e: What makes this a good “learning production” for students and entertaining one for the community? I don’t recall this having been done in ILM; is this a premiere?

EW: I do not know of another theatre company crazy enough to do “Ubu Rex.” The demands of the cast and crew are extreme, and the title isn’t a big draw. Let’s face it: Popular titles put butts in the seats. We are offering a different product where the public gets works they can’t find anywhere else in town and have an opportunity to watch young artists develop over a four-year period. I think it’s exciting and what makes what we are doing in middle of Wilmington so unique.

e: What are the most difficult roles of the play and how are the thespians working through them?

EW: The role of Ubu is ridiculous. The text demands, coupled with the physical requirements, make this one of the most demanding roles I’ve seen an actor tackle. Gary T. Moore is playing the title role, and I am having so much fun watching him struggle, develop, and make discoveries of the demands of the role.

Make no mistake. This is an ensemble piece.  There is a cast of 10 playing multiple roles during our 60-to-70-minute production. They are on stage almost the entire time and are responsible for telling the story. They are discovering that this style of theatre is far more demanding than a traditional production. I’m not sure they were expecting what we threw at them.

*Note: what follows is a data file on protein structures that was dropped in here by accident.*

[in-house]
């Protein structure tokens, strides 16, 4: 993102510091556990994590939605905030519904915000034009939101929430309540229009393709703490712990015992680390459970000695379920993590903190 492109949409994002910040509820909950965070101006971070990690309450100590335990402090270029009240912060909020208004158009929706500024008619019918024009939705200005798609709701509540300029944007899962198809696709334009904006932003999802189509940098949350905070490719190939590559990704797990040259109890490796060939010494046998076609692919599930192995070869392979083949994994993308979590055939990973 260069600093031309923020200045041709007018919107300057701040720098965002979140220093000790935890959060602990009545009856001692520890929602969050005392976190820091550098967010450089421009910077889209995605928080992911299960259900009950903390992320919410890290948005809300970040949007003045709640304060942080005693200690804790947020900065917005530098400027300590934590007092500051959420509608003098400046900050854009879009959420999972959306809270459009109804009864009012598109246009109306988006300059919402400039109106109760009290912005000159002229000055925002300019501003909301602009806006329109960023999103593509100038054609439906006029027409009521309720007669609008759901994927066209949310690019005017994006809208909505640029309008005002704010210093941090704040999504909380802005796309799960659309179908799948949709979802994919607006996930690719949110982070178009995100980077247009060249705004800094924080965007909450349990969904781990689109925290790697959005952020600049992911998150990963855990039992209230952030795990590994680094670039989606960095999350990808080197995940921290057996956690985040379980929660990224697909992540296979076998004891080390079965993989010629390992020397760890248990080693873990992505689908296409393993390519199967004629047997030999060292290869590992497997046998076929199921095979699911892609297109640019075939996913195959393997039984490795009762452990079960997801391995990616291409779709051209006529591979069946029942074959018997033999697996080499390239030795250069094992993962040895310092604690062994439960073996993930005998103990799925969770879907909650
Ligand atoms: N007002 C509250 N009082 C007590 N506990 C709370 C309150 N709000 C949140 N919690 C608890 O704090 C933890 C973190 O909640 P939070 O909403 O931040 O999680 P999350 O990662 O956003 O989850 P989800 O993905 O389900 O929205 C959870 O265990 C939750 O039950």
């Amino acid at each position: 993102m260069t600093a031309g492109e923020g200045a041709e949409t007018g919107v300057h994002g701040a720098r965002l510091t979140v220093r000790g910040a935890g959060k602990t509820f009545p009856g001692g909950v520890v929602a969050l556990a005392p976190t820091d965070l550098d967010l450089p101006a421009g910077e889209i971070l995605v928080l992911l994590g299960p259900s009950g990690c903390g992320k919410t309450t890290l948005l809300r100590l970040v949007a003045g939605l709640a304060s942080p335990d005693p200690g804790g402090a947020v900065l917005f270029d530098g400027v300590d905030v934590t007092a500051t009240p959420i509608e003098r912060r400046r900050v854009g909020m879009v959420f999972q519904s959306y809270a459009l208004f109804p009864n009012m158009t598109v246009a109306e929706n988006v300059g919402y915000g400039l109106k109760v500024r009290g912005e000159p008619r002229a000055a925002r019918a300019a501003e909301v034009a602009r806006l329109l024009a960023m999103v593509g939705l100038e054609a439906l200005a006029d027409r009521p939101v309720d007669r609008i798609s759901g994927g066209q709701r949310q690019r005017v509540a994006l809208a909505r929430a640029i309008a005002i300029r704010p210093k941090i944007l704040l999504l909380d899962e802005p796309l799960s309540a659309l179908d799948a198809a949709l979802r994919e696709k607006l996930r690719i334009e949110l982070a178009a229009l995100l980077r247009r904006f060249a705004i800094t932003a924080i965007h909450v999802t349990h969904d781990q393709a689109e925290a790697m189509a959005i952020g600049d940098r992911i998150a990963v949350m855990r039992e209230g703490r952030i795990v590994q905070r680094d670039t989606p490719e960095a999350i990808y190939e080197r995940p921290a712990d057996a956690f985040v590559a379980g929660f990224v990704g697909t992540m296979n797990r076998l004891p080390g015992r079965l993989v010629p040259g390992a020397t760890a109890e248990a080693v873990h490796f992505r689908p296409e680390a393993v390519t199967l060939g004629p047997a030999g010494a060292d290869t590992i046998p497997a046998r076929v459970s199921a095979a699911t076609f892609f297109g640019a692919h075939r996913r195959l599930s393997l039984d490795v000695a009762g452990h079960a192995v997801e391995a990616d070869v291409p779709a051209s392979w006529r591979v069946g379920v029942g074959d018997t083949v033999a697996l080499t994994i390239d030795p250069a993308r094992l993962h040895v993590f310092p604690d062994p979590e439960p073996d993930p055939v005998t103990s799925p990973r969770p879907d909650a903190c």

e: Who are your professional leaders on this production; what are they bringing to the table? What have the students learned from them during this process?

EW: This production is all students. One of the most vital aspects to the production, other than the normal costume, sets, and lights, has been the dramaturgical additions, like assistant dramaturgical student Kristina Auten under the guidance of Dr. Charles Grimes. Dramaturgs don’t get the credit they deserve, but it was Kristina and Charles that opened up the world of the play with the research conducted on author Alfred Jarry. I am very thankful for their hard work.

e: This show involves scandal and “shock value,” yes? Would you say it still maintains a sense of timelessness despite it being over a century old?